• Lensing, George S., and Ronald Moran, Four Poets and the Emotive Imagination, Louisiana State University Press (Baton Rouge, LA), 1976.
  • Moran, Ronald, Louis Simpson, Twayne, 1972.
  • Roberson, William H., Louis Simpson: A Reference Guide, G. K. Hall, 1980.
  • Stepanchev, Stephen, American Poetry since 1945, Harper (New York, NY), 1965.
  • Stitt, Peter, The World's Hieroglyphic Beauty: Five American Poets, University of Georgia, 1985.


  • American Poetry Review, January-February, 1979.
  • Best Sellers, June 15, 1972.
  • Chicago Review, Volume XIX, number 1, 1966.
  • Christian Science Monitor, November 18, 2003, p. 17.
  • Harper's, October, 1965.
  • Hudson Review, autumn, 1996.
  • Listener, November 25, 1976.
  • London Magazine, February-March, 1977.
  • Los Angeles Times Book Review, April 30, 1995, p. 13.
  • Midstream, December, 1976.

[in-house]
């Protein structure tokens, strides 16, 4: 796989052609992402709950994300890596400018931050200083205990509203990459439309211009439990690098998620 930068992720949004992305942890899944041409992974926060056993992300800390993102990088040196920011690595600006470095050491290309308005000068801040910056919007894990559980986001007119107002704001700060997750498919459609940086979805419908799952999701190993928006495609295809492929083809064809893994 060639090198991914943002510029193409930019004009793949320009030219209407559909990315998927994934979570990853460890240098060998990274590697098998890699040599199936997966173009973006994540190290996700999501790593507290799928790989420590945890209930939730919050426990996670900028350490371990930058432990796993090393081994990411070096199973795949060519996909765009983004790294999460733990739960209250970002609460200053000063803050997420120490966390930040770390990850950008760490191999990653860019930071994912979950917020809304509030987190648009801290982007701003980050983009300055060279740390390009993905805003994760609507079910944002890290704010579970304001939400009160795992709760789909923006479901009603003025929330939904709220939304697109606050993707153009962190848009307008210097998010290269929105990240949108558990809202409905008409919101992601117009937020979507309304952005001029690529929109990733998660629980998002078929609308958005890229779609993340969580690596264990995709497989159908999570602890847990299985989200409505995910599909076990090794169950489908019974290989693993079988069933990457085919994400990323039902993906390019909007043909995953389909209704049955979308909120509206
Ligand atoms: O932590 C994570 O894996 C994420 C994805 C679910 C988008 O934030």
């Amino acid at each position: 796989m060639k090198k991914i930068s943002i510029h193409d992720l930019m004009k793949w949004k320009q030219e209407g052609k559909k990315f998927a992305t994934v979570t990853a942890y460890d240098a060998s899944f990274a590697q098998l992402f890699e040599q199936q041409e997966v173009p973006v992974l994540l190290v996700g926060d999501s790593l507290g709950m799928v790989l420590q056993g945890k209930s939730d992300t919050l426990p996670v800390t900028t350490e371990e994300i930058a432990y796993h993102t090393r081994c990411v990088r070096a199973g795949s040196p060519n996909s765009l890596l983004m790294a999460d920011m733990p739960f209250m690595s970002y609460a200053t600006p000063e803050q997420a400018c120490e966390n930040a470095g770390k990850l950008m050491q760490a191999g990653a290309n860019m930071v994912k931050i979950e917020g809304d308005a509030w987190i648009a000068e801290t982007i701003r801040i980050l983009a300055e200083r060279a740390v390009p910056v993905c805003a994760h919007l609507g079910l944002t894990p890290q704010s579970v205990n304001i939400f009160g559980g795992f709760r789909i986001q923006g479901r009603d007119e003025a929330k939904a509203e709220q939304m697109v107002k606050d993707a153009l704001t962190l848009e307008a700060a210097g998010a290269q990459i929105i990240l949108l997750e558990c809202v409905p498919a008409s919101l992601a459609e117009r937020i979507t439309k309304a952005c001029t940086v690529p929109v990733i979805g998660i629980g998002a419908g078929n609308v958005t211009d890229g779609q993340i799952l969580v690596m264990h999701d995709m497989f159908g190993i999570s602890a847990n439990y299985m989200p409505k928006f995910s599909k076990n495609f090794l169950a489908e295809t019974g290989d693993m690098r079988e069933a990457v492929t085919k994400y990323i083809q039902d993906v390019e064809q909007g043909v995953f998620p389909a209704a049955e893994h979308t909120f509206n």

• New Statesman, January 31, 1964.
  • New York Herald Tribune Book Review, November 15, 1959; May 13, 1962.
  • New York Times Book Review, September 27, 1959; May 13, 1962; May 9, 1976; December 17, 1978; January 29, 1984; November 13, 1988; September 21, 2003, p. 17.
  • New York Times Magazine, May 2, 1965.
  • Parnassus, Volume 21, pp. 138-145.
  • Poetry, April, 1960.
  • Publishers Weekly, October 24, 1994, p. 58; July 31, 1995.
  • Saturday Review, May 21, 1960.
  • Saturday Review/World, April 3, 1976.
  • Sewanee Review, spring, 1969.
  • Time, May 18, 1962.
  • Times Literary Supplement, June 9, 1966; January 4, 1980; July 4, 1986; May 5, 1989.
  • Washington Post Book World, March 5, 1995, p. 12; October 26, 2003, article by Edward Hirsch, p. T12.
  • Yale Review, March, 1964; October, 1972.